How about looking to the US for solutions to the climate emergency?

18 Sep 19 | Dan Jestico

It may raise eyebrows to look stateside for examples of good environmental governance, but city mayors are using incentives to drive change at a local level.

.

It may raise eyebrows to look stateside for examples of good environmental governance, but city mayors are using incentives to drive change at a local level.

In one of our Wednesday emails a few months ago, I asked where the urgency was in the climate emergency, encouraging action to match the rhetoric.

Legislation moves no faster than a (shrinking) glacier. Policies in Local Plans take years to become adopted. Changes to building regulations don’t exactly happen overnight. And look how long it’s taking to build new zero carbon nuclear power stations. The degree to which the planet is warming demands action now, but policy drivers and infrastructure are lagging way behind.

Eric Pickles’ written ministerial statement of March 2015 prevented planning authorities from requiring technical standards for new homes above and beyond building regulations. This essentially sounded the death knell for the Code for Sustainable Homes. Whilst other voluntary sustainability rating tools for homes exist (Passivhaus and the Home Quality Mark, for example), their take up is patchy and, although encouraged by authorities, cannot be enforced.

But what else can we do? Is there a way to incentivise the development of lower carbon buildings, beyond what’s required by national and local policies?

Across the pond, in stark contrast to Donald Trump’s wilful ignorance on climate change impacts, local governments are using the planning system and financial measures to incentivise sustainable building design.

The City of Chicago’s zoning system allows buildings with a green roof a floor-area-ratio bonus – essentially allowing you to build more on the same footprint, increasing density and financial returns. Similarly, in New York, residential and commercial buildings are given a one-year tax abatement if they have a green roof.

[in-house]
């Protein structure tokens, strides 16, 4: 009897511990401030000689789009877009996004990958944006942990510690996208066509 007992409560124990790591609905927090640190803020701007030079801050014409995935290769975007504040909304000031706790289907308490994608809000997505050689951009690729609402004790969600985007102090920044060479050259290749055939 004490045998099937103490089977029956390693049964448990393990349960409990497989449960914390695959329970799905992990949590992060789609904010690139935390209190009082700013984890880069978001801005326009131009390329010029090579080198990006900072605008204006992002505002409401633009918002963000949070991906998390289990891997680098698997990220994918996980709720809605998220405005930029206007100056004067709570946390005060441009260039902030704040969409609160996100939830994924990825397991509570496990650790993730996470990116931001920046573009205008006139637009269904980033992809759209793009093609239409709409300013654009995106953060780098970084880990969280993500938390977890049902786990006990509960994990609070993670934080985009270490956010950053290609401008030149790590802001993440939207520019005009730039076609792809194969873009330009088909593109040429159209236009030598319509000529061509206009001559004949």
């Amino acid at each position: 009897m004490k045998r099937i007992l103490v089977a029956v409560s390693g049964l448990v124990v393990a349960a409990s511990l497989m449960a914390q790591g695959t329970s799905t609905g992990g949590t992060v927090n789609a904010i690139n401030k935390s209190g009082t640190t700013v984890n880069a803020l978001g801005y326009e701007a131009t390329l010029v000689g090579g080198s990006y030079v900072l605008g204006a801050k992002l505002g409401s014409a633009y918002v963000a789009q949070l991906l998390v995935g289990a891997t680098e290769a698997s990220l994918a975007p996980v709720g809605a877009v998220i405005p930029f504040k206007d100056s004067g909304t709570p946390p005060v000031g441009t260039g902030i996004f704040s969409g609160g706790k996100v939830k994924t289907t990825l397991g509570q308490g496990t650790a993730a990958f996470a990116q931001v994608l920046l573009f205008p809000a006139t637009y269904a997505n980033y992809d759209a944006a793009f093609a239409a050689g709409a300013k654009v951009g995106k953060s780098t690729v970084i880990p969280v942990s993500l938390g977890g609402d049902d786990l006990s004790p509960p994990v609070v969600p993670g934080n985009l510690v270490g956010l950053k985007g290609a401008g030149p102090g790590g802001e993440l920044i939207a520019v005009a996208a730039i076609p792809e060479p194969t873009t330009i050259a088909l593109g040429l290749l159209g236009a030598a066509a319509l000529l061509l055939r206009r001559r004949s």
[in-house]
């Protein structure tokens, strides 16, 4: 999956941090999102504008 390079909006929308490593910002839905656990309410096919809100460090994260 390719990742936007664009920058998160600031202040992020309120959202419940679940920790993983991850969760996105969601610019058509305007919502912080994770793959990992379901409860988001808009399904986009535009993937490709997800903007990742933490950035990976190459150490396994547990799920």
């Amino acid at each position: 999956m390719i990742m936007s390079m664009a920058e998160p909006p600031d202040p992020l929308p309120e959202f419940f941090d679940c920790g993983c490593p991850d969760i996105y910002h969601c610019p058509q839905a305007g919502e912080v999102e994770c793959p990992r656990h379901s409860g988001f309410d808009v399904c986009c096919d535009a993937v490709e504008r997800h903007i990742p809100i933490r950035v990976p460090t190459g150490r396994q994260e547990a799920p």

The City of Philadelphia has created a suite of subsidies, grants and rebates for both residential and non-residential properties to encourage more stormwater retention and green infrastructure practices.

If local authority planners cannot force housebuilders to build more sustainably, could they incentivise it in any way?

Could a guaranteed fast track planning process incentivise behaviour? What about CIL relief? Or would a more bespoke approach be better, with each design team working in collaboration with the local authority to define incentives?

So, here’s the debate:

If you’re a developer, what could a planning authority offer as an incentive to adopt sustainability measures beyond those already required by planning?

If you’re a planning authority, what could you offer developers as an incentive to provide more sustainable homes and buildings?

We’re genuinely interested in hearing your thoughts on this. If you’d like to discuss the potential of incentivisation further, email our Sustainable Development Director Dan Jestico and we’ll get the debate going.

Dan Jestico Director,Sustainable Development
Back to top